Over the course of the next few weeks, Backbeat will be counting down the twenty most fabled moments in Denver music history. Today, a look back at when Grammy winner Marc Cohn got shot in the head in downtown Denver during a car-jacking attempt gone awry.
might be a superhero. At least that's what you might gather from
. While winning a Grammy in 1991 as Best New Artist is a testament to his songwriting, this traumatic experience and the fact that he survived it and returned to making touring and making music is a testament to his tenacity as an individual.
See Also: • #20: Beatlemania at Red Rocks • #19: Michael Jackson's secretive stay in Denver • #18: Black Flag openers Nig-Heist get arrested for nudity 1984 • #17: Einsturzende Neubauten play '86 junkyard show • #16: Radiohead's gear gets jacked in 1995 • #15: Grateful Dead's first time at Red Rocks in 1978
In the summer of 2005, Marc Cohn was on tour with Suzanne Vega, the singer-songwriter best known for her 1987 album Solitude Standing (featuring hits "Luka" and "Tom's Diner"). Cohn had his own hit at the time, "Walking in Memphis," which was as damn near inescapable on FM radio in late 1991. The tour was going as you might expect: One top-selling Adult Contemporary artist joined by another, playing to docile crowds from Seattle to New York and all points between. On August 7, Vega and Cohn were slated to play the Denver Botanic Gardens.
While the two acts were preparing to play the gig, a soon-to-be related event was going on downtown. A 26-year-old kid with a lengthy rap sheet had just used a stolen credit card to pay for a room at the Magnolia Hotel. Staff had called the cops to report it, but RTD security officers were already looking for Joseph Yacteen for another reason entirely: He had left a Cadillac parked on the light rail tracks near Stout.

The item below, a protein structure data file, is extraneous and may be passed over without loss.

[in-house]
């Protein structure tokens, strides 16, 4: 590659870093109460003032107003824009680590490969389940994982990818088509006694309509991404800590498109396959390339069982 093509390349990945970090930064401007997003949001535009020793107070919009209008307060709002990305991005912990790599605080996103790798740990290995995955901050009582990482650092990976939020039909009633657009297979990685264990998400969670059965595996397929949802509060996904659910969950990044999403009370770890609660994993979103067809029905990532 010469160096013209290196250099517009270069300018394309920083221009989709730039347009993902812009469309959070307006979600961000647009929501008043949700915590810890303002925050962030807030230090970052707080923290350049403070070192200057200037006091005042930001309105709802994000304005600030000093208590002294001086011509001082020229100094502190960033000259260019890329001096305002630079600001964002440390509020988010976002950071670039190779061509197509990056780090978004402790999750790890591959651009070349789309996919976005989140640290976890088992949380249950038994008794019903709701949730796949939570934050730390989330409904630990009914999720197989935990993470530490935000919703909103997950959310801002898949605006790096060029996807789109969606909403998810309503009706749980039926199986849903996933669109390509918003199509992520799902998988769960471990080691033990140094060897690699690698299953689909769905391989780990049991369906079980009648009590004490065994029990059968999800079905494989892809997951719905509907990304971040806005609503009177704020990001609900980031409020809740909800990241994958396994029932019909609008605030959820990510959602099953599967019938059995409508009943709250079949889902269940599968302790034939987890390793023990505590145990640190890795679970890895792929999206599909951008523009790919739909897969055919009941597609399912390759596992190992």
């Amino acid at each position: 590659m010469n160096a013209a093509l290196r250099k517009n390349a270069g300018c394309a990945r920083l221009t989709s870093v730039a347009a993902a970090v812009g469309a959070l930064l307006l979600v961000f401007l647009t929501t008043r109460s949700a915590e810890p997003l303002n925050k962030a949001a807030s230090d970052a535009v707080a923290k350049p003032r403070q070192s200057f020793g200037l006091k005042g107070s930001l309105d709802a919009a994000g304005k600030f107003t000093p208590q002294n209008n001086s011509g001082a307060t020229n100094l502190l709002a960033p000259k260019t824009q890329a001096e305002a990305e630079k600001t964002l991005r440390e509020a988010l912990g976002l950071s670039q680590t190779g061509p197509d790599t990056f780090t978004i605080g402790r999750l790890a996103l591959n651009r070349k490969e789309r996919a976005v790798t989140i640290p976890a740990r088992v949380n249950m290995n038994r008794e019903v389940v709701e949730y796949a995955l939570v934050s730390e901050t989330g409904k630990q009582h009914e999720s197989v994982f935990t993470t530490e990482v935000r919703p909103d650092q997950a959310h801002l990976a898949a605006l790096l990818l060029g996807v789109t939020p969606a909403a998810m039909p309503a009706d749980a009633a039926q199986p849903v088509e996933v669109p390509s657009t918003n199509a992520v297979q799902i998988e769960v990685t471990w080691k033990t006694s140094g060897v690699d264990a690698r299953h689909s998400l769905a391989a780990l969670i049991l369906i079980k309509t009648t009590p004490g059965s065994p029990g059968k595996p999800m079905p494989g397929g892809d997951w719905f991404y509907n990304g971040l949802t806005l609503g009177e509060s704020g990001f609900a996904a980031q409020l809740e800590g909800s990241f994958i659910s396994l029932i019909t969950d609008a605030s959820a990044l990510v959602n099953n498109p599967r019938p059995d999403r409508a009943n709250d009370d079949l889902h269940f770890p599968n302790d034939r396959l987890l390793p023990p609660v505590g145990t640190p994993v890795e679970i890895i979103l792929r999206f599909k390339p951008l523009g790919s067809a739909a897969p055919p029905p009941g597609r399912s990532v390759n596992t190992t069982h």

The officers approached Yacteen. He said he had no identification on him, and, after handing over keys to the car, he fled the scene, headed towards Tarantula Billiards & Bar. A weird, almost-deadly chase ensued. The security officers caught up with him at the bar, and had a bouncer bring him out. Yacteen emerged, and the RTD cops informed him that the Denver police were on their way.
That's when things went from bad to worse. Yacteen reportedly brandished a handgun, shouted that he wasn't going back to jail, and ran again. This time, he made a couple unsuccessful attempts at carjacking. Yacteen held a woman at gunpoint in an alley near the Bradshaw Hotel, attempting to steal her Chevrolet Impala. When she said she didn't have keys to it, Yacteen ran down the street and confronted a Ford van. Inside said van was Marc Cohn and his tour manager.
Yacteen tried opening the van door. No luck. So he shot at the driver and passenger, hitting manager Thomas Dube in the chin and Cohn in the temple. Then he ran again, finally succeeding in carjacking an '05 Subaru Forester near the convention center, leaving its four passengers stranded.
The next day, police received an anonymous tip that Yacteen was hiding out at his girlfriend's father's house. They followed up, preparing for a shootout. The cops used reverse 911 to call residents living near the intersection of Josephine Street and 27th Avenue. They also shot out the street lights and surrounded the area.
When Yacteen's girlfriend drove away from her dad's house soon after, Yacteen was in the car, crouched down and out of sight. Cops stopped her anyway, and Yacteen escaped on foot into a nearby abandoned house. After holding police at bay for five hours, the DPD decided it was time to move in. First they teargassed the place. When Yacteen didn't give up, they fired rubber bullets at him, which brought him down and ended his two-day rampage.
Cohn, meanwhile, was being released from the hospital. His wife, ABC News anchor Elizabeth Vargas, flew to Denver to see him. He cancelled the rest of his tour, leaving Vega to play a string of gigs in the Midwest without him.
Yacteen got 36 years for attempted murder. According to the Colorado Department of Corrections website, his next parole hearing is in 2021. As for Cohn, he returned to Colorado less than two years later, beginning his 2007 US tour in Boulder. He told the Boulder Daily Camera that he was still a little scared to play Colorado, though he knew the chances of a repeat carjacking were nil. He's since released a best-of collection and two more studio albums, the latter of which, Listening Booth: 1970 found the songwriter in familiar territory -- back on the Billboard charts.
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